IE 11 is not supported. For an optimal experience visit our site on another browser.

Whole Foods eliminates 'red' rated fish from its seafood department

Whole Foods Market announced it would stop selling wild-caught fish species threatened by overfishing.
Whole Foods Market announced it would stop selling wild-caught fish species threatened by overfishing.Rick Bowmer / AP

One fish, two fish — but there's no "red fish" anymore, at least not at Whole Foods. Organic and natural-foods chain Whole Foods Market announced it would stop selling wild-caught fish species labeled "red," or threatened by overfishing, by the Blue Ocean Institute and Monterey Bay Aquarium. 

The company said in a statement Friday it will stop selling these fish on April 22, Earth Day, and that it will be the only national grocery retailer that doesn't sell "red" fish. Species it will no longer stock include Atlantic halibut, grey sole and skate, along with others, the company said.

The aquarium and the environmental group use color coding — green, yellow and red — to help consumers identify fish deemed to be in ecological danger or caught in an unsustainable manner. A red rating means "avoid" consuming these fish entirely.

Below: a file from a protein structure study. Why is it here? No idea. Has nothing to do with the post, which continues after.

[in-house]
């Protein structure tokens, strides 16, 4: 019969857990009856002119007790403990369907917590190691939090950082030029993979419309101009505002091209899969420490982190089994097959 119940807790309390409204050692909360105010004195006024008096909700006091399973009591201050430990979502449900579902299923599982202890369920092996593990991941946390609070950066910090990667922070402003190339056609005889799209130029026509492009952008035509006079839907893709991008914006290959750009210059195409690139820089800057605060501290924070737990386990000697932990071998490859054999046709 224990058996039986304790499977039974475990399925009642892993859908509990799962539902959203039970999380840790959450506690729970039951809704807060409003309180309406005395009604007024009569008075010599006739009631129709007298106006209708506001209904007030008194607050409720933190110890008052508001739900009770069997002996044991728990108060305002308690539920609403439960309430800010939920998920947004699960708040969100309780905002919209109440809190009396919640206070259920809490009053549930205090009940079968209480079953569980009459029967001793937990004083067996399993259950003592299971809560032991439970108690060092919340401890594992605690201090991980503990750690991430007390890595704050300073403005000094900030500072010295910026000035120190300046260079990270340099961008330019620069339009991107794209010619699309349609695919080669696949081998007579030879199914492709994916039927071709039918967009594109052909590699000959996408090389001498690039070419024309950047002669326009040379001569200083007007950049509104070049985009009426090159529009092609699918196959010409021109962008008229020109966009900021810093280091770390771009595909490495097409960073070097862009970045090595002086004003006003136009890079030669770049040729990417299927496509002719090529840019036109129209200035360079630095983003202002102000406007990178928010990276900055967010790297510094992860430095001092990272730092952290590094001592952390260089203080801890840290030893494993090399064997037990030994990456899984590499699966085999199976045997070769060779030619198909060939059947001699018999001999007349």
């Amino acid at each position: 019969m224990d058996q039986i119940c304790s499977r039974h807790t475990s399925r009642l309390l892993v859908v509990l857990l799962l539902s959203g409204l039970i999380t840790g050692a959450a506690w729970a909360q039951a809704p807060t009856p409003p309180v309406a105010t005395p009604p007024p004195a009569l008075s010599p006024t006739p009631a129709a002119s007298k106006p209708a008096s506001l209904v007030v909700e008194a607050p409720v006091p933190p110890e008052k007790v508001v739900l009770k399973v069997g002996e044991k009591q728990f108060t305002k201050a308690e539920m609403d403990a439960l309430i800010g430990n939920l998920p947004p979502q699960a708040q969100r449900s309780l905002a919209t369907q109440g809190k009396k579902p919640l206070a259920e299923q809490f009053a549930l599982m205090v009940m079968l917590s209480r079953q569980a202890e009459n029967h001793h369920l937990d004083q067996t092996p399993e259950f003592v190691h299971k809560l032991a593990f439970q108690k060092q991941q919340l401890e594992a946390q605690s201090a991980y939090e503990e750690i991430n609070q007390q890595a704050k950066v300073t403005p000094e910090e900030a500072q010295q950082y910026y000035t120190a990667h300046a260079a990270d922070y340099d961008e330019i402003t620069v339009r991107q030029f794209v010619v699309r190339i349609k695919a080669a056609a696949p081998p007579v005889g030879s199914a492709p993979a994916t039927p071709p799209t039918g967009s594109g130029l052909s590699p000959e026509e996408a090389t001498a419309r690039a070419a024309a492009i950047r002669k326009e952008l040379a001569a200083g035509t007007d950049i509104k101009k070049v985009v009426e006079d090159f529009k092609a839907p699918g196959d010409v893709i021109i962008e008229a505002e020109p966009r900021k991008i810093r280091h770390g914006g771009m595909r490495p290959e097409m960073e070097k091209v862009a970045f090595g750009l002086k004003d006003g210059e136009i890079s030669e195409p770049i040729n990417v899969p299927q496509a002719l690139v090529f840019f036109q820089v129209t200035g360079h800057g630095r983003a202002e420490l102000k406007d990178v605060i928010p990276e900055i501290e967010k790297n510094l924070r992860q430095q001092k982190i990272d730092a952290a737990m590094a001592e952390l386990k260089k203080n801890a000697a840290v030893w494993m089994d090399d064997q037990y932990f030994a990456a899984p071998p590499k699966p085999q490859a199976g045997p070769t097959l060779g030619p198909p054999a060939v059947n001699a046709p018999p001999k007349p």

Previously, Whole Foods labeled the fish it sold by color it sold so consumers with environmental concerns would know what to avoid. The retailer already didn't sell other species considered at risk like orange roughy and bluefin tuna. 

But at least one prominent seafood brand called the Monterey Bay Aquarium's ratings into question. According to trade publication Nation's Restaurant News, Legal Sea Foods broke with the conservation group last year, choosing instead to rely on sustainability data provided by the National Oceanic and Atmospheric Administration and National Marine Fisheries. 

Legal Sea Foods president and CEO Roger Berkowitz told Nation's Restaurant News that his company wanted to debunk "myths that these fish are not sustainable.” He was referring to species like hook-caught cod from the Gulf of Maine, which currently has a yellow rating on Monterey's Seafood Watch list, and imported black tiger shrimp, which is rated red by the group.